It’s a funny story actually. I was studying for the NCLEX-RN exam and during one of my tutoring sessions, I showed a chapter on the cardiovascular system to my tutor and mentor. She was in awe. In fact, she said that this was genius. When I told her it was my study guide, she asked about the number of pages and words. At the time, it was 300 pages and 80,000 words. Coming from her — a nurse practitioner, educator and tutor — it was high praise. She told me to publish it. I did my research on it, created a book proposal and found a reputable company. And here I am today, a soon-to-be self-published author. So, it’s not a study guide — the book is too long for that. It’s a condensed, study-guide version of two prominent nursing textbooks.
Q: What obstacles have you faced and how did you overcome them?
In the past, when I was a nursing student at Dominican University of California, I had a professor I was really fond of at the time. I believe she taught a pharmacology course, and she told me that I should consider an alternate profession because I had trouble passing a medical calculations exam. If you are a nurse or have any nursing background, you know that dosage calculations are quite difficult at first. However, the math itself is fairly simple. The wording is mostly what threw me off at the time. Had I listened to her — I remember that day in great detail — it could have been a defining moment for me. I felt defeated.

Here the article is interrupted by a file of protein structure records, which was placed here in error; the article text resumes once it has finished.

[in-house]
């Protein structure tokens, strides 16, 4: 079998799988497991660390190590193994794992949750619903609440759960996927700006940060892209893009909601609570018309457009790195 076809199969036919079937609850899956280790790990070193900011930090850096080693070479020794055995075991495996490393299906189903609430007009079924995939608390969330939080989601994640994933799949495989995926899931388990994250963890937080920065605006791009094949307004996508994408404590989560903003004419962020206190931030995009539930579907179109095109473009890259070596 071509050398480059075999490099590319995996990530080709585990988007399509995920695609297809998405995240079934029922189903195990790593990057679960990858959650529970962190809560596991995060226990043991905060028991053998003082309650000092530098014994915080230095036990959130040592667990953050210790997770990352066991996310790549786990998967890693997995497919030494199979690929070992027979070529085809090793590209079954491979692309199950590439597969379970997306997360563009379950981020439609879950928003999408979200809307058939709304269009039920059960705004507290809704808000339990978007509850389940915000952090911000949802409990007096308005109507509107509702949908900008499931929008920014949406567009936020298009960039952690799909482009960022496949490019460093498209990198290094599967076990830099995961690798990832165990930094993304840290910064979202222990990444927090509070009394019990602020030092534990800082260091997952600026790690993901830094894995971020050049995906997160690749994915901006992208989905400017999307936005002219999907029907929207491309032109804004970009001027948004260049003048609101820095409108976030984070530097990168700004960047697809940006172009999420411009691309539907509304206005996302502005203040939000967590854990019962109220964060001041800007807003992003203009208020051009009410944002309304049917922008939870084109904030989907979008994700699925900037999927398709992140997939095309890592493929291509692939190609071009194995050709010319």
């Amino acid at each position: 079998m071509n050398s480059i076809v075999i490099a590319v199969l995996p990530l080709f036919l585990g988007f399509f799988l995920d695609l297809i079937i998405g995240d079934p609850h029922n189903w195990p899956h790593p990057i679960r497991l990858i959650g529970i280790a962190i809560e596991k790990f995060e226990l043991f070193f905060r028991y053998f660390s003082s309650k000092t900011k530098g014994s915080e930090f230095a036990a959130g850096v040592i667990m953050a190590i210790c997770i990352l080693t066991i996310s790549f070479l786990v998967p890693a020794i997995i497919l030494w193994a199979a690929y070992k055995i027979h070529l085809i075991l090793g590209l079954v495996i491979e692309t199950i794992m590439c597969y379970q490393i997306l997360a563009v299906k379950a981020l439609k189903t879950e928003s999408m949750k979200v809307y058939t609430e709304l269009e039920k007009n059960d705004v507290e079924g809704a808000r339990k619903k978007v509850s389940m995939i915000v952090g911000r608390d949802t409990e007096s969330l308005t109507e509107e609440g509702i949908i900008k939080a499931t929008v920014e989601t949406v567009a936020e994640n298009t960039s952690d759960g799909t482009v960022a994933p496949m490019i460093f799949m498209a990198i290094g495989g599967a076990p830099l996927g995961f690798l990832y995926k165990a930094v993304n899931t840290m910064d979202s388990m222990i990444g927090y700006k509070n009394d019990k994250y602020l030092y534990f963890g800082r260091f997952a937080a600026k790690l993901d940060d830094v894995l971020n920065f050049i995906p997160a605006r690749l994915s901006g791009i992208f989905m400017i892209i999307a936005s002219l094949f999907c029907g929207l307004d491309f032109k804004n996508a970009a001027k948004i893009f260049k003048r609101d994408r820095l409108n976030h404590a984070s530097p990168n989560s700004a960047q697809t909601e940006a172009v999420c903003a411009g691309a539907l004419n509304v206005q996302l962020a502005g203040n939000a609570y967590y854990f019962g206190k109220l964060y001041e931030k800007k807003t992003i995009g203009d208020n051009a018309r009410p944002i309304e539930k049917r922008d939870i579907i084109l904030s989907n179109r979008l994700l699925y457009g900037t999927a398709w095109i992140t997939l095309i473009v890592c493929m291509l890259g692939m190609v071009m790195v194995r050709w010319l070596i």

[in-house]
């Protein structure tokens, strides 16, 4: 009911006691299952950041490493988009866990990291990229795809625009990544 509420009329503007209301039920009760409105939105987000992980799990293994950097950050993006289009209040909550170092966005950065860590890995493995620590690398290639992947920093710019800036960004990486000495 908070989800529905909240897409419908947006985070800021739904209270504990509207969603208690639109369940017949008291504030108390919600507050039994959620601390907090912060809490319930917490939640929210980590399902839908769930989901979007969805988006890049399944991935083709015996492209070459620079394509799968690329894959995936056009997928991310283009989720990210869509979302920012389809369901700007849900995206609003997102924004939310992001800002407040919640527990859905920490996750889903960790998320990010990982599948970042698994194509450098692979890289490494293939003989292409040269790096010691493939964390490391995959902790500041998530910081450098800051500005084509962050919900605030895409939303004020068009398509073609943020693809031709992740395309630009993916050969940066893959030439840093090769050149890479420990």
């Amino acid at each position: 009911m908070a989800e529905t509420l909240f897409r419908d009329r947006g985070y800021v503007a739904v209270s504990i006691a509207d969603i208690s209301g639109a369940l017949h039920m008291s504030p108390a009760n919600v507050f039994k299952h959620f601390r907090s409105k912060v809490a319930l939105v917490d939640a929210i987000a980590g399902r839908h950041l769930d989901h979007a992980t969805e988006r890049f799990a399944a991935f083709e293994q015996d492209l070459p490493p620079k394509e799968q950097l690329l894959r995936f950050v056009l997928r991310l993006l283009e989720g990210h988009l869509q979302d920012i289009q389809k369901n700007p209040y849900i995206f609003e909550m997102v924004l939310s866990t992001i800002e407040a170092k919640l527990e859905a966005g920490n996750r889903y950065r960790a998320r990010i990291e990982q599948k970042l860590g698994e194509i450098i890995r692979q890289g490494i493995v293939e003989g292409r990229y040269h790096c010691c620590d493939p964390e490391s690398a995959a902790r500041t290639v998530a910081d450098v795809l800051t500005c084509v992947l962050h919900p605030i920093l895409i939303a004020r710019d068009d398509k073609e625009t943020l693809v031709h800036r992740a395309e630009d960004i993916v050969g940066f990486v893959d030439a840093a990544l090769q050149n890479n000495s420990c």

As far as being an author, self-publishing has been quite difficult as opposed to going with traditional publishing. I feel like it’s been more challenging than I thought it would be initially. I personally edited my book at least a handful of times and I have to do my own marketing. While there are publishing packages and resources available, they are not only quite costly, but also nobody knows the medical terminology and formatting of my book like I do. So, do your research like I had to do and explore all of your options and don’t be afraid to outsource. Although this experience was challenging, I have learned so much every step of the way and I wouldn’t want to have had it any other way. Also, I had to approve everything and had a say on every aspect of my book.
Q: You also mentioned you are a fitness enthusiast. Can you speak into what role that plays in your life?